Written evidence submitted by Miss Holly Petch (GRA0017)

 

The Government’s response to the GRA consultation:

The process of obtaining a Gender Recognition Certificate will not receive any fundamental change. It still costs money to obtain one, and a committee is still used to determine whether applicants are deserving of a GRC.

 

The fee poses an unnecessary limitation on who can obtain a GRC, as only people who can afford the “nominal fee” can try to obtain one. There is still the risk that the GRC request can be refused by the non-transgender committee reviewing each request.

 

The Dysphoria diagnosis is perfectly fine, provided it is being provided by a GP or other medical professional who not only has been appropriately trained in transgender healthcare but also carries the transgender patient’s best interests at heart.

 

This is a GRA requirement that has existed for several decades, coined in an era of healthcare that sought to discourage people from undergoing transition.

The two year requirement places another unnecessary delay on trans people obtaining the paperwork required to use their real name in multiple areas of their lives, including their marriage vows and on their gravestone.

 

The Statutory Declaration is a more appropriate method of verifying a change of gender, as a legal professional is needed as a witness and the trans person remains in control of the process.

 

The rights of the spouse are not affected by the trans person’s transition itself, but instead is harmed severely by the current GRA requirements. Currently, if the trans person wants to have their correct name on their marriage certificate, they must divorce their partner and remarry under their new name, as well as complete all the paperwork required to do both.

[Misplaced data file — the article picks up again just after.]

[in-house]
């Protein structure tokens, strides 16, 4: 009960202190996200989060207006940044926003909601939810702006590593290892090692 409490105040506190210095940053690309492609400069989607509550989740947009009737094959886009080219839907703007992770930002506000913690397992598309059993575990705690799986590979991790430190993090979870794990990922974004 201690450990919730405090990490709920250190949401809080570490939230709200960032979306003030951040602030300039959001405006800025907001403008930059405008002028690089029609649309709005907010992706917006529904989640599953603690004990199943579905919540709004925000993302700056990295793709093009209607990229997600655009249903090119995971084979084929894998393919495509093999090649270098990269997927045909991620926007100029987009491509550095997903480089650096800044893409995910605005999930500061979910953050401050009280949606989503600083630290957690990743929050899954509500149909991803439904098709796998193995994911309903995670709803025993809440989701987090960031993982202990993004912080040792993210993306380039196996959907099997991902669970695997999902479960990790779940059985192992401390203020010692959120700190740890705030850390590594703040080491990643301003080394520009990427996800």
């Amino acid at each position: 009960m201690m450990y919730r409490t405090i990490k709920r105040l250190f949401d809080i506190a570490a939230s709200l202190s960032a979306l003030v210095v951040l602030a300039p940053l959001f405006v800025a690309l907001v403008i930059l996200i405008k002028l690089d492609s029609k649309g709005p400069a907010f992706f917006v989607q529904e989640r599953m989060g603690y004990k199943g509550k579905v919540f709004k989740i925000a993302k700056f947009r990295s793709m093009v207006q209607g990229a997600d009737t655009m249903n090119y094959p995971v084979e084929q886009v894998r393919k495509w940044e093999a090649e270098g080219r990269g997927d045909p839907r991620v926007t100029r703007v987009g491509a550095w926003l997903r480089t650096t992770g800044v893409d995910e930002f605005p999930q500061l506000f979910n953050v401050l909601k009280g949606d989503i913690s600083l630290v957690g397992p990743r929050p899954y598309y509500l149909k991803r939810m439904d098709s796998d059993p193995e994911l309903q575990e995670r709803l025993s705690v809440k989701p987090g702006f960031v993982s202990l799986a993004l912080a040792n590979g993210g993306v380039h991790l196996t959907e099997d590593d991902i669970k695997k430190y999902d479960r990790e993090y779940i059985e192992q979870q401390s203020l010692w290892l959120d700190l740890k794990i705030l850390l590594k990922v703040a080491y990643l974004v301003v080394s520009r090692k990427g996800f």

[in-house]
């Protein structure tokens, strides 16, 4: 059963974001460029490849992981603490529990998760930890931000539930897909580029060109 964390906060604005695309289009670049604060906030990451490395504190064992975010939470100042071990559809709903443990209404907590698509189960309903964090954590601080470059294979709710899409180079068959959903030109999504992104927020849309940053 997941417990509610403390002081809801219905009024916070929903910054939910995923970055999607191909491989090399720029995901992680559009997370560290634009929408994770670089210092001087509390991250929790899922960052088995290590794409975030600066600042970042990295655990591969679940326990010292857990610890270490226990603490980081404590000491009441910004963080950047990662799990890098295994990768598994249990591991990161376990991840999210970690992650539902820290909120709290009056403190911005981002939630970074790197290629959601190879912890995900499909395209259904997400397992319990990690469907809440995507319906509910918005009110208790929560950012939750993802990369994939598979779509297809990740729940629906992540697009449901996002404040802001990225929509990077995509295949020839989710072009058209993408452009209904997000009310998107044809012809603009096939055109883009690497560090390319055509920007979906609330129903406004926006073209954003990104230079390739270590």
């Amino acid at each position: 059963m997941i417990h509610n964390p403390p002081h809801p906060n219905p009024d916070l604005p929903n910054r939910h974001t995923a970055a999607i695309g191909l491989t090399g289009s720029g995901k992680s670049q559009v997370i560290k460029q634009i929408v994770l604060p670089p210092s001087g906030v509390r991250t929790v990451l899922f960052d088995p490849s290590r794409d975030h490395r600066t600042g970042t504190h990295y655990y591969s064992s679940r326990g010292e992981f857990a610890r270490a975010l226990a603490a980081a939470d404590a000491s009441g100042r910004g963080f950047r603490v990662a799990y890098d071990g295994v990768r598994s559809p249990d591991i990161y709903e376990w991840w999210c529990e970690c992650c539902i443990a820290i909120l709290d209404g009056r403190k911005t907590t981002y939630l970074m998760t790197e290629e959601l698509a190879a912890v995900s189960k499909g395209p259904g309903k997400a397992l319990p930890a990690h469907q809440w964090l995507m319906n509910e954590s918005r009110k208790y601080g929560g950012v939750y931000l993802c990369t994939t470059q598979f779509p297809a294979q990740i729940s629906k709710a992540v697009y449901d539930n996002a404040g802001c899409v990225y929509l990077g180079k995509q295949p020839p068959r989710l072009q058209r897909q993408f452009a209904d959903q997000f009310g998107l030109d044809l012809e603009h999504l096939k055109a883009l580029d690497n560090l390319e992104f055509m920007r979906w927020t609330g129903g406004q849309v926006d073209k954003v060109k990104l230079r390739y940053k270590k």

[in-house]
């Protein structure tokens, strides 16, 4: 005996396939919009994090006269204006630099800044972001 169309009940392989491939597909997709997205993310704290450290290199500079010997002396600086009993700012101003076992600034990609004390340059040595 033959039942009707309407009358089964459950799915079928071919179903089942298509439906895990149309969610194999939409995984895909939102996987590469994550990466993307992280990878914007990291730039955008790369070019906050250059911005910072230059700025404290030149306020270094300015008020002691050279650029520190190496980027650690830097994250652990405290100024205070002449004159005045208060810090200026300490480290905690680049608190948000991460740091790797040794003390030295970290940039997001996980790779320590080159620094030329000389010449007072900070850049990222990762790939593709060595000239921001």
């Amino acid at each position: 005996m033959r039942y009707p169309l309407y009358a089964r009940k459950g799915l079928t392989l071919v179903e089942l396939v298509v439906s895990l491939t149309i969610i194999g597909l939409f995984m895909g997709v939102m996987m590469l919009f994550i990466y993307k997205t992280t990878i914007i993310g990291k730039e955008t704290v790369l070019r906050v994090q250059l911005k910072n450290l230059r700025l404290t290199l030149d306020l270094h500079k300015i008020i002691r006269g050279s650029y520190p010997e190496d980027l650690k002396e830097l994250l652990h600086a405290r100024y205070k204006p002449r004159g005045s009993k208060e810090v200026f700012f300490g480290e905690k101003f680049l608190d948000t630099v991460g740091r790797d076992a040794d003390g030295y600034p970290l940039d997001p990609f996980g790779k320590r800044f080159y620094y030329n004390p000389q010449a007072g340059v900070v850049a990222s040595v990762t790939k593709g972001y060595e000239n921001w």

For younger transgender people, an age limit on obtaining a GRC does nothing but add unnecessary restraints on their ability to live their lives without worry. Most people are able to formulate their gender identity around a young age.

 

These proposed changes, while welcome, are still not enough to alleviate the unnecessary suffering placed on Transgender Britons trying to navigate the current UK transition service. Over 70% of respondents expressed a favorable response to the wider GRA reform that was initially proposed, it is insulting to ask about the impact of those changes again.

 

The government should not have dialed back on their promises of reforming the GRA system and implemented all of the reforms that they were advised to implement in the first place.

 

The draft bill that the Scottish Government introduced to reform the GRA in 2019 are almost universally better for transgender people than either the current UK rules in place or the limited reform already put forward.

 

Wider issues concerning transgender equality and current legislation:

The unnecessary cost combined with the risk that their application will be arbitrarily denied is significant enough to discourage people from applying to begin with, often because they cannot afford multiple attempts to have their name and gender legally changed in the current manner.

 

There are no challenges. Any potential conflicts between either Act should be resolved by using whichever Act would have the Transgender community’s best interests at heart. Transgender people are not a fad, they should not be mandated out of existence.

 

They are sufficiently clear, despite there being specific rules allowing services to exclude transgender women from crisis support services.

 

The Equality Act has sufficient rules for supporting trans people. The problems arising in society are stemming from the fact that these rules are being ignored on a widespread basis.

 

The vast majority of issues stem from the support services in question actively keeping trans people from using their services. Either due to being ill-informed about trans people or maliciously excluding them due to their own beliefs in violation of the Equality Act.

 

Many legal reforms are needed to support every gender-nonconforming person in the UK. However, effort must be made not only to contact transgender groups for their advice, but caution must be maintained to keep hateful parties throughout both the community and the government from misinforming the inquiry with hurtful myths about the trans community.

 

 

 

October 2020